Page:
A. Will for the future

We use will to say what we know or think about the future.
Will here has a neutral meaning. It does not express the idea
that we have already decided to do something or that we are
planning something.

B. Will for instant decisions

We also use will for an instant decision, when we decide on
something or agree to do it more or less at the moment of
speaking.
I’m thirsty. I think I’ll make some tea.
NOT l make some-tea.
You’ve left your computer on. ~ Oh, I’ll go and switch it off.
We must celebrate. I know, we’ll have a party.
I don’t think I’ll do any work tonight. I’m too tired.
We also use it to order things.
I’ll have the ham salad, please.
We also use will in offers and invitations (see Unit 51).
Offer: I’ll peel the potatoes. ~ Oh, thank you.
Invitation: Will you come to lunch? ~ Yes, thank you. I’d
love to. Promise: I’ll pay you back next week.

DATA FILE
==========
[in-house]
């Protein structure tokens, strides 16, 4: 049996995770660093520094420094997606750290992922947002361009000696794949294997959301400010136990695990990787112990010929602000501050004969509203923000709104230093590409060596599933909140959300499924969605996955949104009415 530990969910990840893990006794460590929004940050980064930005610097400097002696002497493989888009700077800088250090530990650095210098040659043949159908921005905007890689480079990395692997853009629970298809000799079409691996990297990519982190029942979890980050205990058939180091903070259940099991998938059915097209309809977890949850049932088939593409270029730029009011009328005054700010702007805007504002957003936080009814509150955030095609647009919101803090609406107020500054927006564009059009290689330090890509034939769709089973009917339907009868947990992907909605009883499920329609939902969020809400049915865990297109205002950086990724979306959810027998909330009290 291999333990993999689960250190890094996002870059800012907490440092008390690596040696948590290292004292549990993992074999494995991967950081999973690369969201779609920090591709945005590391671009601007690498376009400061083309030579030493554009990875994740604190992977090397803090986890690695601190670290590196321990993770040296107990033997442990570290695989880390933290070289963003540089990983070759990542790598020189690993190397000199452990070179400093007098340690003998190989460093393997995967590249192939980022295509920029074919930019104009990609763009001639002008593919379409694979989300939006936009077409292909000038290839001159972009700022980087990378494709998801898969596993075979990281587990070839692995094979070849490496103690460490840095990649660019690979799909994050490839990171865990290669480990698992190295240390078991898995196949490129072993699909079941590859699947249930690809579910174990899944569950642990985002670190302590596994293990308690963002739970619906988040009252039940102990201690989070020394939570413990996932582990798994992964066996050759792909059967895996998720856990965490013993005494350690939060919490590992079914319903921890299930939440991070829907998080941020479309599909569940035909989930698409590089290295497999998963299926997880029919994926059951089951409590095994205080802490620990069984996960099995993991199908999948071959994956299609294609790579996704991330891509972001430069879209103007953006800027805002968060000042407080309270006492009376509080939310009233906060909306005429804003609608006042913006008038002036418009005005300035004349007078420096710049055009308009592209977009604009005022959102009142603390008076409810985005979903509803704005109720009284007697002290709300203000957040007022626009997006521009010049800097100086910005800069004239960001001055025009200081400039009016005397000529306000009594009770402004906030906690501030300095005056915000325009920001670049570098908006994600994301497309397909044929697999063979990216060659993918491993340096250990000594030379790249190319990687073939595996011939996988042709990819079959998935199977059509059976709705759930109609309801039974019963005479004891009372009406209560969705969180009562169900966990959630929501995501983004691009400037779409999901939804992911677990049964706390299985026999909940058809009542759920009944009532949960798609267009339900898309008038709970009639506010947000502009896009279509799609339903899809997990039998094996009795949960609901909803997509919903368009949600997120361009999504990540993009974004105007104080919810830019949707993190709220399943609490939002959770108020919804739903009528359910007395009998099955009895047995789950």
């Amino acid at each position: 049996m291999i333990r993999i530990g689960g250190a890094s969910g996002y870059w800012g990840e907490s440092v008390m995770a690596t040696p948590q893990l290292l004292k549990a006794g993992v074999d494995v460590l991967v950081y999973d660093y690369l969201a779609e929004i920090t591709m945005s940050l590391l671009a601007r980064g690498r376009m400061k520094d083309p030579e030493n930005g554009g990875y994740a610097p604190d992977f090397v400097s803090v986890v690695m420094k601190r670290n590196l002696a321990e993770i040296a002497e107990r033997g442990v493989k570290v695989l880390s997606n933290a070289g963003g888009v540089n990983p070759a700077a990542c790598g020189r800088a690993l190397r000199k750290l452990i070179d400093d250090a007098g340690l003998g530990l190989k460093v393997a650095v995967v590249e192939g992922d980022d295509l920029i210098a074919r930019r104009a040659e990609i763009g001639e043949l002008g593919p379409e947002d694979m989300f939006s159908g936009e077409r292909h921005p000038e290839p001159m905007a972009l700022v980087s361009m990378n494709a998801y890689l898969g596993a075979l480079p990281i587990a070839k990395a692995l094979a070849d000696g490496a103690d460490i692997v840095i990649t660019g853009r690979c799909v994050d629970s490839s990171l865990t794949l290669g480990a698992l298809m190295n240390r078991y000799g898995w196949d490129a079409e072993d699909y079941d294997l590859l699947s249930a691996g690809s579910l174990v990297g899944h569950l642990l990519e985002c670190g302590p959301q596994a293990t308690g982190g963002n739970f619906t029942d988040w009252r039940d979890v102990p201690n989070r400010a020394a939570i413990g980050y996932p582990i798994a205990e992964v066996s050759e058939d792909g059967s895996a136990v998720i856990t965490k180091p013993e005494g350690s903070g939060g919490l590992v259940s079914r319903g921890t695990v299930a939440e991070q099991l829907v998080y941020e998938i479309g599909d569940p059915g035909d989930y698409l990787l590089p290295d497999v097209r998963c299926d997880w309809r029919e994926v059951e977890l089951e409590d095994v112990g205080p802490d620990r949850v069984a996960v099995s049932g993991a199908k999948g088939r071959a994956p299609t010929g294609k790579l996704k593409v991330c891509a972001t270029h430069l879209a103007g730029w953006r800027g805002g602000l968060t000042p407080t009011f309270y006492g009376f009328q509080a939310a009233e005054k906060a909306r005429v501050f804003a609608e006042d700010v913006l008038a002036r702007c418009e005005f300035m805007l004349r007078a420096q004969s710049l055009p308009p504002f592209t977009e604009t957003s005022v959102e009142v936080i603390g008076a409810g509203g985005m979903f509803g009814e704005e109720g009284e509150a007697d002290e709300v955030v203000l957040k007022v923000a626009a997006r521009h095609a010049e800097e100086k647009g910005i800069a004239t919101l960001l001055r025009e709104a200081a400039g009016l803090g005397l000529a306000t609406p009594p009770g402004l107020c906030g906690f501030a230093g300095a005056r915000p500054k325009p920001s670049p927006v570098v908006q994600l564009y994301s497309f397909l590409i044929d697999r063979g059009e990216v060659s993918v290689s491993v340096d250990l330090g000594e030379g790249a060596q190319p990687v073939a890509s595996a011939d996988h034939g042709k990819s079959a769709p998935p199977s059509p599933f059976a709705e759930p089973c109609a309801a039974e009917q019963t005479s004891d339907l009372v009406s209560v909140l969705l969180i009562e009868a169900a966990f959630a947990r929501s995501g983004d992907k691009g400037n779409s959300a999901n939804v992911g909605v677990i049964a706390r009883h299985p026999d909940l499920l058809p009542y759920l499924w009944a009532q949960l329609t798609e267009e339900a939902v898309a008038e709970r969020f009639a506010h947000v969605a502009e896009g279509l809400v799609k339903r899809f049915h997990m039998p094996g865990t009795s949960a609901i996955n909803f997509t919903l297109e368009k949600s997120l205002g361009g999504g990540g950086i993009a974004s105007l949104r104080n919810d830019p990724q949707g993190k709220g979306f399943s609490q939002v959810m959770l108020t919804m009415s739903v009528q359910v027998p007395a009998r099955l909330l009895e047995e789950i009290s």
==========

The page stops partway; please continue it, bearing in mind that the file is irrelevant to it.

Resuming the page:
C. The form of will

The form is will or ‘ll.
The west will have rain tomorrow. You’ll be late if you don’t hurry. Will
you be at home this evening? The world will end in the year 2050. The
negative is will not or won’t.
The cost will not be more than £50. I won’t have time for a meal.

D. Shall

We can use shall for the future, but only in the first person, after I or we.
I will be/I shall be on holiday in August.
We will know/We shall know the results soon.
But NOT Everyone shall know the results-seen.
I will and I shall have the same meaning here, but shall is a little formal. Both I will and I shall can be shortened to I’ll, which is pronounced /ail/.
I’ll be on holiday in August. (= I will OR I shall)
Shall has other meanings. We can use it in offers and suggestions.
Offer: Shall I pack up your shopping for you? ~ Oh, thank you.
Suggestion: Shall we all go out together? ~ Good idea.
We do not use shall in American English.